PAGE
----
The Australian Securities and Investments Commission (ASIC) “quality advice” project is not designed to impose new or higher standards on financial planners than already exist in law, according to ASIC’s senior executive leader, financial advisers, Deborah Koromilas.
Koromilas is leading the quality advice project, which aims to come up with a definition of what constitutes quality advice and to produce a range of “tools” to enable financial planning firms to embed in their businesses the processes necessary to produce consistently high-quality advice.
The project will be supplemented by ASIC’s periodic “shadow shopping” exercises, to track how advice improves over time, gauged against the definition developed by ASIC. However, that definition will have its roots in existing legislative requirements.
Koromilas told the IFSA conference that the project’s aim is to help all financial planning firms meet the standards of advice and practice already demanded of them in law. She said it is not a project designed to impose “best advice” practice on all financial planners – but if individual firms or planners want to aim for best practice then ASIC has no objection.
“Our role is not to step beyond the legislation,” Koromilas said.
“The legislation sets a standard for the giving of advice. This project is not about trying to push it beyond that; and that is not the role of the regulator.
Koromilas said if financial planners meet the standards required by law, “it’s going to create a quality outcome for your clients”.
“As a regulator, we do see the value in quality advice,” she said.
“It’s important for us that there’s some consistency around how advice is delivered. That does not mean we are looking for people to be carbon copies; but it’s our role to be out there giving guidance, where guidance is needed.”
Koromilas said that some perceive the quality advice project as “overkill by the regulator…but that’s not it at all”.
“There’s a real need out there from the industry itself – there’s not necessarily a good understanding of what ‘quality advice’ means,” she said.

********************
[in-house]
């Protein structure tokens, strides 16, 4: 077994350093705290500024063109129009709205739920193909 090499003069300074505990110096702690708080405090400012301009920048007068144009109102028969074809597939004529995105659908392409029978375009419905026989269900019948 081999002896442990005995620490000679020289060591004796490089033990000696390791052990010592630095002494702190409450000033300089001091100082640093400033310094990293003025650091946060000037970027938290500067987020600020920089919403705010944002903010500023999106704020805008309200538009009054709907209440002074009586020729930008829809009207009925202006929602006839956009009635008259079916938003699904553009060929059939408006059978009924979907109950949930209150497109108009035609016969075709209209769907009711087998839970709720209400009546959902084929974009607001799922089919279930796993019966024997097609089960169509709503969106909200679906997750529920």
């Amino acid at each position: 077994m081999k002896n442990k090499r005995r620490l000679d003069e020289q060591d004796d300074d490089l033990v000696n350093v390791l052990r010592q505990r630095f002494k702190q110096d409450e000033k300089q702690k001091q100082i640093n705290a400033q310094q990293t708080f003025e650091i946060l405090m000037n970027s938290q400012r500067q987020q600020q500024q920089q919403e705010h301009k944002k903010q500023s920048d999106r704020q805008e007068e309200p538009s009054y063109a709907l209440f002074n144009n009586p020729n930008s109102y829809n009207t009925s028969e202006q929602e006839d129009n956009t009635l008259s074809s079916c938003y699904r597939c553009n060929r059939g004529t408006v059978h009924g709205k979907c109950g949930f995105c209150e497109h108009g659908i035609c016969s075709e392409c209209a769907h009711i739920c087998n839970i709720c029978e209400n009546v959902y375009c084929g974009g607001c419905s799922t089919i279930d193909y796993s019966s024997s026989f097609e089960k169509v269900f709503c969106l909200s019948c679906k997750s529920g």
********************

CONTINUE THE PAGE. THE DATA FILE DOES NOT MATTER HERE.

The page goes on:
“If you are out there to give advice, what is it you should be doing?”
Meanwhile, two visiting experts have said their respective home markets could learn more from Australia about how to structure and regulate a financial advice industry than Australia could lean from either of theirs.
Brian Reid, chief economist for the Investment Company Institute (ICI) in the US, said the US advice industry is complicated, and really not well understood by the average consumer of mutual fund products.
“In many ways, it’s an advice model that is under a great deal of development and change,” Reid said.
“Most advice is given under an asset-based fee that’s external from the mutual fund itself. That’s led to a re-examination of the set of rules of conduct that advisers and brokers have to abide by.”
Richard Saunders, chief executive of the UK’s Investment Management Association (IMA) said the UK – and Europe – had tried on many occasions in the past to come up with a regulatory structure that works.
“Now we are on to the latest iteration, which is called the Retail Distribution Review,” Saunders said.
“What it’s trying to do is move towards a more professional distribution system in the UK. We have a partially professional distribution system in the UK now, [but one] which has vestiges of it that have descended from life insurance, where some of the old practices prevail.”